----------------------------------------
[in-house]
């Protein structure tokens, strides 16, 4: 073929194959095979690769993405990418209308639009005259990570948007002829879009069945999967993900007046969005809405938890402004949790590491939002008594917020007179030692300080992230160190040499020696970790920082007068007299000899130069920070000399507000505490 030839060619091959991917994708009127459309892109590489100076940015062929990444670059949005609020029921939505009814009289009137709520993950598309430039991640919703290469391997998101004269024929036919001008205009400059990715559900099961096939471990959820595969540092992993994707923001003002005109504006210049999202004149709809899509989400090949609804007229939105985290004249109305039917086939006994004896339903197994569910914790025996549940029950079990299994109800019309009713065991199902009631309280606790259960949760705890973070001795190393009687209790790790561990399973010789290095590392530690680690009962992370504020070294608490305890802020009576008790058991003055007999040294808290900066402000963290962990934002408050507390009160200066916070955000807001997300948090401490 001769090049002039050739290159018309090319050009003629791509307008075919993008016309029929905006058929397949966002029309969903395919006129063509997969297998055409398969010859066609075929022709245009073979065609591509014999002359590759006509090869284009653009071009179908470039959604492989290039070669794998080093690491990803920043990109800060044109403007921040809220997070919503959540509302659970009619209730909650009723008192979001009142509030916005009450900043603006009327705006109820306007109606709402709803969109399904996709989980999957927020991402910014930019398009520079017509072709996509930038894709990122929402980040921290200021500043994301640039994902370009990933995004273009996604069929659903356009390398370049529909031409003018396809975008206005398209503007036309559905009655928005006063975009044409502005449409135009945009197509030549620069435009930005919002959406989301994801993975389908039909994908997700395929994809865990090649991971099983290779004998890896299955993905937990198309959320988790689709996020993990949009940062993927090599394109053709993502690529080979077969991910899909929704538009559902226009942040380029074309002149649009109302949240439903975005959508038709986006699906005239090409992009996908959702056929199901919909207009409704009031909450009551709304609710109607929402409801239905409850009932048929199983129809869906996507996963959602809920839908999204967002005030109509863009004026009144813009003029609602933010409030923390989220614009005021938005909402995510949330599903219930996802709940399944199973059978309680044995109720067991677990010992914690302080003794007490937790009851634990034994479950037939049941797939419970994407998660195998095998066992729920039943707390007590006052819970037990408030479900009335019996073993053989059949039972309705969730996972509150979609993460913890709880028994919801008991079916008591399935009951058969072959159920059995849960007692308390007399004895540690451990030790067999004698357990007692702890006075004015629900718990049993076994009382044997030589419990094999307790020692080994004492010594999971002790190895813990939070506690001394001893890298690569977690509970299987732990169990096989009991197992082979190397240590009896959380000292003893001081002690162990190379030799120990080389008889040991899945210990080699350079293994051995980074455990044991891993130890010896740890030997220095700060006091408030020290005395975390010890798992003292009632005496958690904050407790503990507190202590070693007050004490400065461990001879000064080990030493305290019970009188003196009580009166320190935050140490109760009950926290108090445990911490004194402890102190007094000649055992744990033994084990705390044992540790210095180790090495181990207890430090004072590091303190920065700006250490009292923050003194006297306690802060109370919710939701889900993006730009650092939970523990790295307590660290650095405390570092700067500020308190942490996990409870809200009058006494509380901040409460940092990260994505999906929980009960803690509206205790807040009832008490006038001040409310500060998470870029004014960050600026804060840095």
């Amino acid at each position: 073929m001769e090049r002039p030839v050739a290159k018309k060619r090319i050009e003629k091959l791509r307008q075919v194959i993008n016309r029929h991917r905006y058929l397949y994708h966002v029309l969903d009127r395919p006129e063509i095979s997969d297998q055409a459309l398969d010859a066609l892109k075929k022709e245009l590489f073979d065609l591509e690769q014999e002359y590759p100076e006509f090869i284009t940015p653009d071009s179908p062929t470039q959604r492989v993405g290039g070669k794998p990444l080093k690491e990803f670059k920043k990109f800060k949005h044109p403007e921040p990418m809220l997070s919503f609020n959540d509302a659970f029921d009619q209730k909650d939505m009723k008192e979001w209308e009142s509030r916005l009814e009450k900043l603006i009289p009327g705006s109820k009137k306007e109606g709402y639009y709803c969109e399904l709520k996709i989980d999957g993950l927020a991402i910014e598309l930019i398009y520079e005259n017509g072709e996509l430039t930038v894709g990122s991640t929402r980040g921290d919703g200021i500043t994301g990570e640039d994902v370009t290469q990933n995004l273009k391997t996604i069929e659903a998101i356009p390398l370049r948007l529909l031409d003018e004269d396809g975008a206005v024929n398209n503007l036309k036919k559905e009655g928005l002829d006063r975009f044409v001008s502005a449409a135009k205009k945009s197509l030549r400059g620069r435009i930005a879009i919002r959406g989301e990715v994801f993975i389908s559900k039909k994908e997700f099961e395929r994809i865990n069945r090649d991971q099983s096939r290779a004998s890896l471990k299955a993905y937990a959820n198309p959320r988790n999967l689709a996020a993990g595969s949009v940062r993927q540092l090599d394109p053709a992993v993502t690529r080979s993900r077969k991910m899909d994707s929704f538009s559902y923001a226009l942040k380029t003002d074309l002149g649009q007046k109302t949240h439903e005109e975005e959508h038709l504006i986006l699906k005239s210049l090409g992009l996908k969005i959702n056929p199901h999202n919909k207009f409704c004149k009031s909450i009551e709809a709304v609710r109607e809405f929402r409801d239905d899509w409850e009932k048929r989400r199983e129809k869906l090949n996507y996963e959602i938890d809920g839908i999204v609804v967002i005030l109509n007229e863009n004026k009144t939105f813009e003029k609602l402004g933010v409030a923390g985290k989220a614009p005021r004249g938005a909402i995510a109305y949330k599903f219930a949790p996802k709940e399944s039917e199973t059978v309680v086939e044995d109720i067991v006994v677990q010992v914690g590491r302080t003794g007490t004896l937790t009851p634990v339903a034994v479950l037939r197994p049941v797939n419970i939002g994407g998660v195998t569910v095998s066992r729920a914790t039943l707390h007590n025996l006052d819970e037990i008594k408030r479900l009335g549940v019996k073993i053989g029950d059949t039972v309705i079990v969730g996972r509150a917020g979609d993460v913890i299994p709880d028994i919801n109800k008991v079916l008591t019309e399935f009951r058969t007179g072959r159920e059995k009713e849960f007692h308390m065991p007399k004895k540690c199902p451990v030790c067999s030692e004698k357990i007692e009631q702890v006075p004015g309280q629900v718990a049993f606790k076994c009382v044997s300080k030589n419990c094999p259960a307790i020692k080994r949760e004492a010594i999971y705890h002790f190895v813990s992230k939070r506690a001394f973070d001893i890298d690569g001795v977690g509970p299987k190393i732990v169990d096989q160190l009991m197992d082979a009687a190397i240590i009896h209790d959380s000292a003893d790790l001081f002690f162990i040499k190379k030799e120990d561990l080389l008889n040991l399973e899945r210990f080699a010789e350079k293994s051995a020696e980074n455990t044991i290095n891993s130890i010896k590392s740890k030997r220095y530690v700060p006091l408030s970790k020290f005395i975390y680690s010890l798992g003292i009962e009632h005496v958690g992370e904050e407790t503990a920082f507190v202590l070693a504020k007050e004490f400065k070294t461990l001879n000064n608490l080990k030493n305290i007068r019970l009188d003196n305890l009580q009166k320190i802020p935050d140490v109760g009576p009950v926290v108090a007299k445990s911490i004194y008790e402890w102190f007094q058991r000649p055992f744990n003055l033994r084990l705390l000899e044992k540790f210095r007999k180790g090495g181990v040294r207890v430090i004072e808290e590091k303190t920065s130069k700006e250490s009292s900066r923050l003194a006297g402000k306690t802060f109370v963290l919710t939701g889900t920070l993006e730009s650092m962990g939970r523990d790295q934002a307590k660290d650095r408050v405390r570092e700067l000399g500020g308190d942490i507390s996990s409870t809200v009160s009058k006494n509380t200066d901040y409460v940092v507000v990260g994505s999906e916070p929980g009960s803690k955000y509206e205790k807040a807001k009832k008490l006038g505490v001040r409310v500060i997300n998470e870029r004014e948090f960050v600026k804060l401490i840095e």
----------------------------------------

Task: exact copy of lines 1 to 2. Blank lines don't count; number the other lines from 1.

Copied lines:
[in-house]
């Protein structure tokens, strides 16, 4: 073929194959095979690769993405990418209308639009005259990570948007002829879009069945999967993900007046969005809405938890402004949790590491939002008594917020007179030692300080992230160190040499020696970790920082007068007299000899130069920070000399507000505490 030839060619091959991917994708009127459309892109590489100076940015062929990444670059949005609020029921939505009814009289009137709520993950598309430039991640919703290469391997998101004269024929036919001008205009400059990715559900099961096939471990959820595969540092992993994707923001003002005109504006210049999202004149709809899509989400090949609804007229939105985290004249109305039917086939006994004896339903197994569910914790025996549940029950079990299994109800019309009713065991199902009631309280606790259960949760705890973070001795190393009687209790790790561990399973010789290095590392530690680690009962992370504020070294608490305890802020009576008790058991003055007999040294808290900066402000963290962990934002408050507390009160200066916070955000807001997300948090401490 001769090049002039050739290159018309090319050009003629791509307008075919993008016309029929905006058929397949966002029309969903395919006129063509997969297998055409398969010859066609075929022709245009073979065609591509014999002359590759006509090869284009653009071009179908470039959604492989290039070669794998080093690491990803920043990109800060044109403007921040809220997070919503959540509302659970009619209730909650009723008192979001009142509030916005009450900043603006009327705006109820306007109606709402709803969109399904996709989980999957927020991402910014930019398009520079017509072709996509930038894709990122929402980040921290200021500043994301640039994902370009990933995004273009996604069929659903356009390398370049529909031409003018396809975008206005398209503007036309559905009655928005006063975009044409502005449409135009945009197509030549620069435009930005919002959406989301994801993975389908039909994908997700395929994809865990090649991971099983290779004998890896299955993905937990198309959320988790689709996020993990949009940062993927090599394109053709993502690529080979077969991910899909929704538009559902226009942040380029074309002149649009109302949240439903975005959508038709986006699906005239090409992009996908959702056929199901919909207009409704009031909450009551709304609710109607929402409801239905409850009932048929199983129809869906996507996963959602809920839908999204967002005030109509863009004026009144813009003029609602933010409030923390989220614009005021938005909402995510949330599903219930996802709940399944199973059978309680044995109720067991677990010992914690302080003794007490937790009851634990034994479950037939049941797939419970994407998660195998095998066992729920039943707390007590006052819970037990408030479900009335019996073993053989059949039972309705969730996972509150979609993460913890709880028994919801008991079916008591399935009951058969072959159920059995849960007692308390007399004895540690451990030790067999004698357990007692702890006075004015629900718990049993076994009382044997030589419990094999307790020692080994004492010594999971002790190895813990939070506690001394001893890298690569977690509970299987732990169990096989009991197992082979190397240590009896959380000292003893001081002690162990190379030799120990080389008889040991899945210990080699350079293994051995980074455990044991891993130890010896740890030997220095700060006091408030020290005395975390010890798992003292009632005496958690904050407790503990507190202590070693007050004490400065461990001879000064080990030493305290019970009188003196009580009166320190935050140490109760009950926290108090445990911490004194402890102190007094000649055992744990033994084990705390044992540790210095180790090495181990207890430090004072590091303190920065700006250490009292923050003194006297306690802060109370919710939701889900993006730009650092939970523990790295307590660290650095405390570092700067500020308190942490996990409870809200009058006494509380901040409460940092990260994505999906929980009960803690509206205790807040009832008490006038001040409310500060998470870029004014960050600026804060840095």